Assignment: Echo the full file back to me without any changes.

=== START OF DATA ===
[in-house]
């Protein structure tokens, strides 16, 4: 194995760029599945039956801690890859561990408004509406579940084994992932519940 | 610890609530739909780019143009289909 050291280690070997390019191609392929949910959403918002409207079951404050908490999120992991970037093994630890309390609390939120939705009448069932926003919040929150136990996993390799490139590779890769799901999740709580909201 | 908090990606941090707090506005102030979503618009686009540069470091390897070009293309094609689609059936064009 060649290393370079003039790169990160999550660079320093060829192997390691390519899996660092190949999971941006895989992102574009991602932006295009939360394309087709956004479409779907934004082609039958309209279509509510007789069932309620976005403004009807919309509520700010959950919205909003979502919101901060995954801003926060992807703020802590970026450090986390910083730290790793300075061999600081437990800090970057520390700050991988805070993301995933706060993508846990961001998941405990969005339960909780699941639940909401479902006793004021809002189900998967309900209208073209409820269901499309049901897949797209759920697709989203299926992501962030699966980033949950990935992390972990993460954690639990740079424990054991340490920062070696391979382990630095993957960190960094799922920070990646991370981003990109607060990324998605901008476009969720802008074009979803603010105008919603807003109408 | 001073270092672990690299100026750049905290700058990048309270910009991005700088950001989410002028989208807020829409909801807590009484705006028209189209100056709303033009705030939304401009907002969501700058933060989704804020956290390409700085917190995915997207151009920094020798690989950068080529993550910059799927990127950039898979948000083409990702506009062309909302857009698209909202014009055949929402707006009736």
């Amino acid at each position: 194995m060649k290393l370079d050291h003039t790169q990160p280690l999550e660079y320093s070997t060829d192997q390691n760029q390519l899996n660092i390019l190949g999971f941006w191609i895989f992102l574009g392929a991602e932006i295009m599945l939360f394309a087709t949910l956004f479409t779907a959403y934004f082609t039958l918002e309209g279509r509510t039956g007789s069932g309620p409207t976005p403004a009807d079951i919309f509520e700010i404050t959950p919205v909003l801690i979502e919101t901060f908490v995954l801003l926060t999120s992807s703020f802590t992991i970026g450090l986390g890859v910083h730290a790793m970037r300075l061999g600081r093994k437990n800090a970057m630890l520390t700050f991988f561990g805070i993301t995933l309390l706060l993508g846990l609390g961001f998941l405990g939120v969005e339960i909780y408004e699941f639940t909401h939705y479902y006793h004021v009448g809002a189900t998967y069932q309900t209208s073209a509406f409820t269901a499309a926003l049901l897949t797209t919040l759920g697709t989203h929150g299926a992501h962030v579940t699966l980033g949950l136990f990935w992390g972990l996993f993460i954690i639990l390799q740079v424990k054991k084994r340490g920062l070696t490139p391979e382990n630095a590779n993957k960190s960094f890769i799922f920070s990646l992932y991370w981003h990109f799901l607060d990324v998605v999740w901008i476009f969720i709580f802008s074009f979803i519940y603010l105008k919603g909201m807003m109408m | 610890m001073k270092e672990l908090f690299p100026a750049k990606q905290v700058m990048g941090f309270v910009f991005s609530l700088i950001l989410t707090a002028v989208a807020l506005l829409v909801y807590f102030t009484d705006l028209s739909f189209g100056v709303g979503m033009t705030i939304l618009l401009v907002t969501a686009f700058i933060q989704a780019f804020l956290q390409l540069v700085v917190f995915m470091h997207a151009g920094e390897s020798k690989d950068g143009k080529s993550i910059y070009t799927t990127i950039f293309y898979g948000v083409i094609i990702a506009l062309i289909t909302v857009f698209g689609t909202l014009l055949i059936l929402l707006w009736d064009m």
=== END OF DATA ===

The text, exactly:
[in-house]
């Protein structure tokens, strides 16, 4: 194995760029599945039956801690890859561990408004509406579940084994992932519940 | 610890609530739909780019143009289909 050291280690070997390019191609392929949910959403918002409207079951404050908490999120992991970037093994630890309390609390939120939705009448069932926003919040929150136990996993390799490139590779890769799901999740709580909201 | 908090990606941090707090506005102030979503618009686009540069470091390897070009293309094609689609059936064009 060649290393370079003039790169990160999550660079320093060829192997390691390519899996660092190949999971941006895989992102574009991602932006295009939360394309087709956004479409779907934004082609039958309209279509509510007789069932309620976005403004009807919309509520700010959950919205909003979502919101901060995954801003926060992807703020802590970026450090986390910083730290790793300075061999600081437990800090970057520390700050991988805070993301995933706060993508846990961001998941405990969005339960909780699941639940909401479902006793004021809002189900998967309900209208073209409820269901499309049901897949797209759920697709989203299926992501962030699966980033949950990935992390972990993460954690639990740079424990054991340490920062070696391979382990630095993957960190960094799922920070990646991370981003990109607060990324998605901008476009969720802008074009979803603010105008919603807003109408 | 001073270092672990690299100026750049905290700058990048309270910009991005700088950001989410002028989208807020829409909801807590009484705006028209189209100056709303033009705030939304401009907002969501700058933060989704804020956290390409700085917190995915997207151009920094020798690989950068080529993550910059799927990127950039898979948000083409990702506009062309909302857009698209909202014009055949929402707006009736």
């Amino acid at each position: 194995m060649k290393l370079d050291h003039t790169q990160p280690l999550e660079y320093s070997t060829d192997q390691n760029q390519l899996n660092i390019l190949g999971f941006w191609i895989f992102l574009g392929a991602e932006i295009m599945l939360f394309a087709t949910l956004f479409t779907a959403y934004f082609t039958l918002e309209g279509r509510t039956g007789s069932g309620p409207t976005p403004a009807d079951i919309f509520e700010i404050t959950p919205v909003l801690i979502e919101t901060f908490v995954l801003l926060t999120s992807s703020f802590t992991i970026g450090l986390g890859v910083h730290a790793m970037r300075l061999g600081r093994k437990n800090a970057m630890l520390t700050f991988f561990g805070i993301t995933l309390l706060l993508g846990l609390g961001f998941l405990g939120v969005e339960i909780y408004e699941f639940t909401h939705y479902y006793h004021v009448g809002a189900t998967y069932q309900t209208s073209a509406f409820t269901a499309a926003l049901l897949t797209t919040l759920g697709t989203h929150g299926a992501h962030v579940t699966l980033g949950l136990f990935w992390g972990l996993f993460i954690i639990l390799q740079v424990k054991k084994r340490g920062l070696t490139p391979e382990n630095a590779n993957k960190s960094f890769i799922f920070s990646l992932y991370w981003h990109f799901l607060d990324v998605v999740w901008i476009f969720i709580f802008s074009f979803i519940y603010l105008k919603g909201m807003m109408m | 610890m001073k270092e672990l908090f690299p100026a750049k990606q905290v700058m990048g941090f309270v910009f991005s609530l700088i950001l989410t707090a002028v989208a807020l506005l829409v909801y807590f102030t009484d705006l028209s739909f189209g100056v709303g979503m033009t705030i939304l618009l401009v907002t969501a686009f700058i933060q989704a780019f804020l956290q390409l540069v700085v917190f995915m470091h997207a151009g920094e390897s020798k690989d950068g143009k080529s993550i910059y070009t799927t990127i950039f293309y898979g948000v083409i094609i990702a506009l062309i289909t909302v857009f698209g689609t909202l014009l055949i059936l929402l707006w009736d064009m």